To better understand periodontal diseases and treatment, you first need to understand how a tooth is held in place. The tooth root is attached to the jaw bone by the periodontal ligament. The gum covers the jaw bone and attaches to the periodontal ligament, and forms a collar or cuff around the tooth. Between the gum and the tooth is a naturally occurring pocket or crevice, which encircles the whole tooth. In healthy situations, the depth of this pocket measures 1-3mm and there is no bleeding.
Periodontal diseases (also known as gum disease or periodontitis) can affect one tooth or many teeth, and up to 47% of the population have some form of gum disease. It is a chronic (long-term) infection in the gums which, over a period of time causes the bone, gum and ligament that holds the tooth in place to dissolve away.
Periodontal disease is primarily caused by bacteria that live in the mouth. Bacteria start to stick together and form what is called plaque. Over time, and with less than ideal oral hygiene (brushing, flossing etc), more and more bacteria begin to grow in the mouth, and the plaque spreads to cover the tooth surface above and below the gums. The bacteria then release toxins into the surrounding gum, ligament and bone. When this plaque mixes with your saliva and food, it can turn into a hard substance called calculus, tartar or scale, which can promote even more bacteria to grow. The bacteria and their toxins cause the gums to swell, appear puffy and bleed easily. This early stage of gum inflammation is called gingivitis. There is usually little or no discomfort. Gingivitis is often caused by poor oral hygiene. Gingivitis is reversible with regular professional treatment and good oral home care.
If the inflammation and infection in the gums happens over a longer period of time, Gingivitis may turn into Periodontitis (Periodontal disease), where the infection now involves the gum, bone and the periodontal ligament. The gums separate from teeth, forming periodontal pockets (spaces between the teeth and gums) that become infected. As the disease progresses, the pockets become deeper and more gum tissue and bone are dissolved and destroyed. Symptoms may include bleeding, bad taste in the mouth, bad breath, pain and sensitivity, gum abscesses, tooth mobility, and gum recession. It is not uncommon that people may have no symptoms at all until their gum disease is very advanced, and as such, Periodontal disease can be a ‘silent killer’ of teeth. As a consequence, the gum can recede or shrink around the tooth, exposing the root surface, and the tooth begins to become wobbly, and ultimately the tooth can fall out.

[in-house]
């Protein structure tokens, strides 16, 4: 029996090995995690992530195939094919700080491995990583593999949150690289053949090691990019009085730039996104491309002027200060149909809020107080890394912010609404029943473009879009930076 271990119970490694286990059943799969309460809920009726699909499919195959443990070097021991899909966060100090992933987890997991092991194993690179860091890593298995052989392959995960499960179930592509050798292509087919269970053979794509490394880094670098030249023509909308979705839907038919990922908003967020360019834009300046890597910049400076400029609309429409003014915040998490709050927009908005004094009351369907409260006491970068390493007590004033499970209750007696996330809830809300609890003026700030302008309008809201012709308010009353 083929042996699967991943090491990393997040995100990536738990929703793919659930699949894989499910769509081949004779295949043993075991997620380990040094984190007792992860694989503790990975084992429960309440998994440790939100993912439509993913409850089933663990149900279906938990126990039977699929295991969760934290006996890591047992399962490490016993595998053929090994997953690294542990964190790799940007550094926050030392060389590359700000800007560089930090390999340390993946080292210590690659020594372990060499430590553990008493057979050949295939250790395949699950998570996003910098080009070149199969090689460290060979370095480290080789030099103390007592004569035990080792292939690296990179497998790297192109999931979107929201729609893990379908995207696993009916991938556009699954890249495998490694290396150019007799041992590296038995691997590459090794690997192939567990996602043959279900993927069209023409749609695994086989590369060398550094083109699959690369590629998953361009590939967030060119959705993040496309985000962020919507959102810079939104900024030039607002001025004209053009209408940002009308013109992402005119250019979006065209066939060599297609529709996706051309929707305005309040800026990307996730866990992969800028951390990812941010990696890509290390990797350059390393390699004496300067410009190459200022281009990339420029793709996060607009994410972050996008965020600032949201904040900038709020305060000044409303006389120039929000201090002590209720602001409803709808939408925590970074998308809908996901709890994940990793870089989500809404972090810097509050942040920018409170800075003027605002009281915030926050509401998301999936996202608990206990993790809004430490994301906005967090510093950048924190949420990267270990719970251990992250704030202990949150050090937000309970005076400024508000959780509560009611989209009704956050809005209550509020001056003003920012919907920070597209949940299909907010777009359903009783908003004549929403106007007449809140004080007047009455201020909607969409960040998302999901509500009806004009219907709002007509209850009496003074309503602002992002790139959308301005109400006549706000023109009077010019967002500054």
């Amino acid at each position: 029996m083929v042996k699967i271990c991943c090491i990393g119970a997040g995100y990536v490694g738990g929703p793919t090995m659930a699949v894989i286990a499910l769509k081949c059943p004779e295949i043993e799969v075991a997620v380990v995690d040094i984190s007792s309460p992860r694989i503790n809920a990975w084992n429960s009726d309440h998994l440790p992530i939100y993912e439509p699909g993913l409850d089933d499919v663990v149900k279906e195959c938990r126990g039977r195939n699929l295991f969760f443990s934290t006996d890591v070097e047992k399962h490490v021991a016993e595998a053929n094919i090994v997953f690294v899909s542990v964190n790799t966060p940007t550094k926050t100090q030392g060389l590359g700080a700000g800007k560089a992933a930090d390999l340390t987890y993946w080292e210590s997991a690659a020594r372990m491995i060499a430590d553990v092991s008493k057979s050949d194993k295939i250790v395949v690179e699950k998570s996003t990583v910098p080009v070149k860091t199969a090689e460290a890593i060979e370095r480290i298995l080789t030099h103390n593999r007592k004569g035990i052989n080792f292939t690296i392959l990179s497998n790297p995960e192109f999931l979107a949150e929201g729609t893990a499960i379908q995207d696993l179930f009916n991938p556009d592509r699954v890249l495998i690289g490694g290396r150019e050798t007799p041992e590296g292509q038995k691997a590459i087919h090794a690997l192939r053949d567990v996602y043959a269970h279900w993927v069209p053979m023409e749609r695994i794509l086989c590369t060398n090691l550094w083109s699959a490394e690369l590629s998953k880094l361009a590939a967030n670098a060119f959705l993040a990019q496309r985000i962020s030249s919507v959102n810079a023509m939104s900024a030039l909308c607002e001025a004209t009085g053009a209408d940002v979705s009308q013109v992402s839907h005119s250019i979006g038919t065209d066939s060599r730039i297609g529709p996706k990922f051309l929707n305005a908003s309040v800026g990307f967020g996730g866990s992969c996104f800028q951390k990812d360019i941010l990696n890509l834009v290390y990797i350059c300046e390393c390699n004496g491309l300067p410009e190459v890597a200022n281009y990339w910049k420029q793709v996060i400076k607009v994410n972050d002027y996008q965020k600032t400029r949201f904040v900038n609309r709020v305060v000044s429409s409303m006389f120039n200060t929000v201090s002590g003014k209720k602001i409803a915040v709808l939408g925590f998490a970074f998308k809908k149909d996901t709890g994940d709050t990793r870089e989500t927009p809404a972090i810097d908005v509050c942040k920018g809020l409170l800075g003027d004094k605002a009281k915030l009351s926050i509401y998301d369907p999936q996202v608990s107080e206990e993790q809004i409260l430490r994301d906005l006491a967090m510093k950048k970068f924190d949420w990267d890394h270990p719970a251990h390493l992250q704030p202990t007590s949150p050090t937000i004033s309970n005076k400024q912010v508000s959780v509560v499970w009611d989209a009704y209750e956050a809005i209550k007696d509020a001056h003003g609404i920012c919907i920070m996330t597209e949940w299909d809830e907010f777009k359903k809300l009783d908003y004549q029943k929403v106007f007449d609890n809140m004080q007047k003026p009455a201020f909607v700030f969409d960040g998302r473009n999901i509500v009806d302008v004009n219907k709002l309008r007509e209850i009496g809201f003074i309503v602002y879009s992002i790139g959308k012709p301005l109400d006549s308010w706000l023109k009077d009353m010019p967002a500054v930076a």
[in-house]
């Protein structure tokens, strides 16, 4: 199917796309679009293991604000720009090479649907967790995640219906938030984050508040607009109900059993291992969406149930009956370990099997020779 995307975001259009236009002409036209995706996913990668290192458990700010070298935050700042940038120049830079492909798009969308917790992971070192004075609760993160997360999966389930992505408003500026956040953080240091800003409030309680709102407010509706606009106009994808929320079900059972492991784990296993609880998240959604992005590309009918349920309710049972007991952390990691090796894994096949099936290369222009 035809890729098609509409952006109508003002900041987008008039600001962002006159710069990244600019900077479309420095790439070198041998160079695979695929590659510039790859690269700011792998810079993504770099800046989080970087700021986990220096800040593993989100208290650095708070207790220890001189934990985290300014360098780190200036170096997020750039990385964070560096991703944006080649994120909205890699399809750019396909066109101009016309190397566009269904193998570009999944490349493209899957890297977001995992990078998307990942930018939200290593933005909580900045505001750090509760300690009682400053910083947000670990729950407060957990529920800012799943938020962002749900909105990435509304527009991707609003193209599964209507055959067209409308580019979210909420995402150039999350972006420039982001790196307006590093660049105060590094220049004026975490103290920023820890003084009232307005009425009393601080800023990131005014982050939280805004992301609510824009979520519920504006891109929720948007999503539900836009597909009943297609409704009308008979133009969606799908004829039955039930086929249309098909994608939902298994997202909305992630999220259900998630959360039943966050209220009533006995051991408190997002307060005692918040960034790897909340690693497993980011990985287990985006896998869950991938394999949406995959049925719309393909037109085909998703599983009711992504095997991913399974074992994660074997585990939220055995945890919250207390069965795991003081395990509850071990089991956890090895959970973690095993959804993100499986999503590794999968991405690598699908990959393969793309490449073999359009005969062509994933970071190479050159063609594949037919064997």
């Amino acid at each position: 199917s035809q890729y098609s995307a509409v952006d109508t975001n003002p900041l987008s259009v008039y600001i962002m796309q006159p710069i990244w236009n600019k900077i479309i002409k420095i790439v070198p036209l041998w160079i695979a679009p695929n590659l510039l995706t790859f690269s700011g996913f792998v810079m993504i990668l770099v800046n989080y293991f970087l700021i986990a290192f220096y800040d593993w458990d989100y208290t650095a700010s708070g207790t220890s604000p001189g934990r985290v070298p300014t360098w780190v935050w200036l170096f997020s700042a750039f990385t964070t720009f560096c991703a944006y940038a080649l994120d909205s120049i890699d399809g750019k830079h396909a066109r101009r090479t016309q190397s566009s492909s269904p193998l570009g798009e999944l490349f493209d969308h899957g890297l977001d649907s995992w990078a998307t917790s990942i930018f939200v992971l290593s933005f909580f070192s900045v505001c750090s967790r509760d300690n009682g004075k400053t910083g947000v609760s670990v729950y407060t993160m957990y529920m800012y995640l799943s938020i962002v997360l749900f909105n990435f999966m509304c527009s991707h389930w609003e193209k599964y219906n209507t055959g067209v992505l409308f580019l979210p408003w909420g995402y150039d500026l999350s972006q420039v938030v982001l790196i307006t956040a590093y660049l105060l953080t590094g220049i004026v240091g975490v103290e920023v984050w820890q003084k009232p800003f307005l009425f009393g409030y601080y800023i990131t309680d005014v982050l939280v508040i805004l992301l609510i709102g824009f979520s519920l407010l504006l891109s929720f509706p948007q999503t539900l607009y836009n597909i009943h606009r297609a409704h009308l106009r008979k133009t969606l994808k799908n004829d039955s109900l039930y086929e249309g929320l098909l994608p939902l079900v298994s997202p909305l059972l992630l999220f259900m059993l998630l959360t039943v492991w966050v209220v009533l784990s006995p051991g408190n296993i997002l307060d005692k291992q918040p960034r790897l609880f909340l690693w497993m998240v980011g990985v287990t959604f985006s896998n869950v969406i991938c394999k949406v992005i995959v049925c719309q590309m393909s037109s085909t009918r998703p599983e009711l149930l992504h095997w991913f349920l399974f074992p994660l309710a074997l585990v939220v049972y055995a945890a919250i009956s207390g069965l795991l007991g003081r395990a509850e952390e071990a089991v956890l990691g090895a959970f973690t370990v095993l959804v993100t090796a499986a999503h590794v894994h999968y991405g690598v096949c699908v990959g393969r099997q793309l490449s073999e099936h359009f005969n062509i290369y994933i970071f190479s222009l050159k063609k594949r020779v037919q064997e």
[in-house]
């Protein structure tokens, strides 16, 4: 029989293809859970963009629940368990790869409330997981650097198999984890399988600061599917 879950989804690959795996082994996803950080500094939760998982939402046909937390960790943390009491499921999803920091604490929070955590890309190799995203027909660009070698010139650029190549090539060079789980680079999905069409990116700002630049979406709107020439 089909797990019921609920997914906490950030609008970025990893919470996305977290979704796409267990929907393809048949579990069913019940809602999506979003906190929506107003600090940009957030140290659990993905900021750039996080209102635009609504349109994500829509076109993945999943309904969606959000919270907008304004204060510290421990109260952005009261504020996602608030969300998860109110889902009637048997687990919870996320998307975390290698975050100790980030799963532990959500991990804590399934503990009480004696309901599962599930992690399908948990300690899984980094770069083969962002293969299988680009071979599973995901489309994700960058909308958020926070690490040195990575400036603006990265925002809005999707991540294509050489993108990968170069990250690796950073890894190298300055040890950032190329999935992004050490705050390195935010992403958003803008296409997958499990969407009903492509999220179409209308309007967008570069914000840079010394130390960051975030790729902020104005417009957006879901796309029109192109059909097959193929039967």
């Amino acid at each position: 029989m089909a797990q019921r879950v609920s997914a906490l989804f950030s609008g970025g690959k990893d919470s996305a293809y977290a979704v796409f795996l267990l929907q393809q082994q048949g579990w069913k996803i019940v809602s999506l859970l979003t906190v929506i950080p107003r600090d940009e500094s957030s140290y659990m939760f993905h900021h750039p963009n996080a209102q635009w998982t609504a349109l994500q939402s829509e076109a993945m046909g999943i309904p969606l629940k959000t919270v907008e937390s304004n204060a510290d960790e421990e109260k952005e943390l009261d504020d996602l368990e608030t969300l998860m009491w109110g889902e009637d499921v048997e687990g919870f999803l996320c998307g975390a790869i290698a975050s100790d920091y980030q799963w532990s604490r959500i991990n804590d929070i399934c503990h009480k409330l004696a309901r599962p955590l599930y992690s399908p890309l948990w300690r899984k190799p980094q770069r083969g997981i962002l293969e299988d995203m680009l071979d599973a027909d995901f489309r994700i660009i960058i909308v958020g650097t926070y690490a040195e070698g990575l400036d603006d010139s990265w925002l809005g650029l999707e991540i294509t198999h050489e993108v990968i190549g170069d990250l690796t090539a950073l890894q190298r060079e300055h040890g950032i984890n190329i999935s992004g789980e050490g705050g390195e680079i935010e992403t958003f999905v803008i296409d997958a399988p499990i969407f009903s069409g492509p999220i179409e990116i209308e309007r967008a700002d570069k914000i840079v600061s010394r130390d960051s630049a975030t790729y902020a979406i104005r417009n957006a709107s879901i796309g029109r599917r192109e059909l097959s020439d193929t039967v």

Some individuals are more susceptible to periodontitis due to their genetics. Their genes may affect the ways in which their body attacks this infection, and so rather than just killing the bacteria, the gum and bone around a tooth is also dissolved. Diabetes and Smoking can also make you more susceptible to periodontitis by also affecting the way your body deals with infections. Smoking alone can increase your risk of having periodontal disease by 4 times than if you did not smoke. The infection in your gums can also travel into your blood, and has been shown to have effects on heart disease, stroke, respiratory (breathing) diseases, pregnancy and diabetes. Because of these whole body effects, it is important that periodontal disease is assessed and addressed.
The first stage in periodontal disease treatment is assessment of your gum health. A Periodontist, Dentist or Hygienist assesses the health of your gums by measuring or probing around your teeth. The purpose of this is to record the pocket depth around your tooth, or where your gum attaches to the tooth root. This will allow us to see if it is in a normal position or not.
Normally, a crevice or gutter is present around the tooth, with the gum attaching to the tooth root normally occurring 1-3mm from the tip of the gum. If this measurement is greater than 3mm, a periodontal pocket may be present which can indicate the presence of Periodontal disease. The dentist will also assess how well you clean your teeth at home (amount of plaque present), if you have any early disease signs such as bleeding from the gums, how firm your teeth are in your jaw, and how your teeth bite together. If there are any abnormal findings, these will be discussed and explained to you, along with recommendations for any treatment.
Treatment usually begins with non-surgical treatment. This can be done with your Periodontist, general dentist or dental hygienist. However, if your gum disease is severe or advanced, treatment by a specialist periodontist is recommended.